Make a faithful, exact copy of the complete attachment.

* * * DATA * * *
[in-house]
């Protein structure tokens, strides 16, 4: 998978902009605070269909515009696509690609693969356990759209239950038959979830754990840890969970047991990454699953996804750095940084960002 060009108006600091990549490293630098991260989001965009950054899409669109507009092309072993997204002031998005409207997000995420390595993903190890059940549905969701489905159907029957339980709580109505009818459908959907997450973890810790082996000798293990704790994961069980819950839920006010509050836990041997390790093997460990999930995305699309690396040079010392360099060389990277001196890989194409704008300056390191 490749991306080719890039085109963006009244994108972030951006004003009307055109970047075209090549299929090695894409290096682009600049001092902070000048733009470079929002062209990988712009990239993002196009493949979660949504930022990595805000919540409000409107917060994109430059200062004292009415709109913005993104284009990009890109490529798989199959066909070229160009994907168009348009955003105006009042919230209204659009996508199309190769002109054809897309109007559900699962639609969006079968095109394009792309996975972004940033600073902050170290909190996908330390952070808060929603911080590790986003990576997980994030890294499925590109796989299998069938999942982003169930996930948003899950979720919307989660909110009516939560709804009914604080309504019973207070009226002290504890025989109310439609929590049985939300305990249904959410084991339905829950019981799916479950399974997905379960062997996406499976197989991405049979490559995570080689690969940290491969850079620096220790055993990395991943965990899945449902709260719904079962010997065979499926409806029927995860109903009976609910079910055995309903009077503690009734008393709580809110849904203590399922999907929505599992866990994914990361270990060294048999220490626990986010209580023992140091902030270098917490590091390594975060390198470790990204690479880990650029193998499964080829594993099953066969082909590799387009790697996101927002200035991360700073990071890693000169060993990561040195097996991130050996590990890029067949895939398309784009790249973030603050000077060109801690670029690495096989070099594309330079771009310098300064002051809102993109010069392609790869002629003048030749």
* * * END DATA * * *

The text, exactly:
[in-house]
């Protein structure tokens, strides 16, 4: 998978902009605070269909515009696509690609693969356990759209239950038959979830754990840890969970047991990454699953996804750095940084960002 060009108006600091990549490293630098991260989001965009950054899409669109507009092309072993997204002031998005409207997000995420390595993903190890059940549905969701489905159907029957339980709580109505009818459908959907997450973890810790082996000798293990704790994961069980819950839920006010509050836990041997390790093997460990999930995305699309690396040079010392360099060389990277001196890989194409704008300056390191 490749991306080719890039085109963006009244994108972030951006004003009307055109970047075209090549299929090695894409290096682009600049001092902070000048733009470079929002062209990988712009990239993002196009493949979660949504930022990595805000919540409000409107917060994109430059200062004292009415709109913005993104284009990009890109490529798989199959066909070229160009994907168009348009955003105006009042919230209204659009996508199309190769002109054809897309109007559900699962639609969006079968095109394009792309996975972004940033600073902050170290909190996908330390952070808060929603911080590790986003990576997980994030890294499925590109796989299998069938999942982003169930996930948003899950979720919307989660909110009516939560709804009914604080309504019973207070009226002290504890025989109310439609929590049985939300305990249904959410084991339905829950019981799916479950399974997905379960062997996406499976197989991405049979490559995570080689690969940290491969850079620096220790055993990395991943965990899945449902709260719904079962010997065979499926409806029927995860109903009976609910079910055995309903009077503690009734008393709580809110849904203590399922999907929505599992866990994914990361270990060294048999220490626990986010209580023992140091902030270098917490590091390594975060390198470790990204690479880990650029193998499964080829594993099953066969082909590799387009790697996101927002200035991360700073990071890693000169060993990561040195097996991130050996590990890029067949895939398309784009790249973030603050000077060109801690670029690495096989070099594309330079771009310098300064002051809102993109010069392609790869002629003048030749």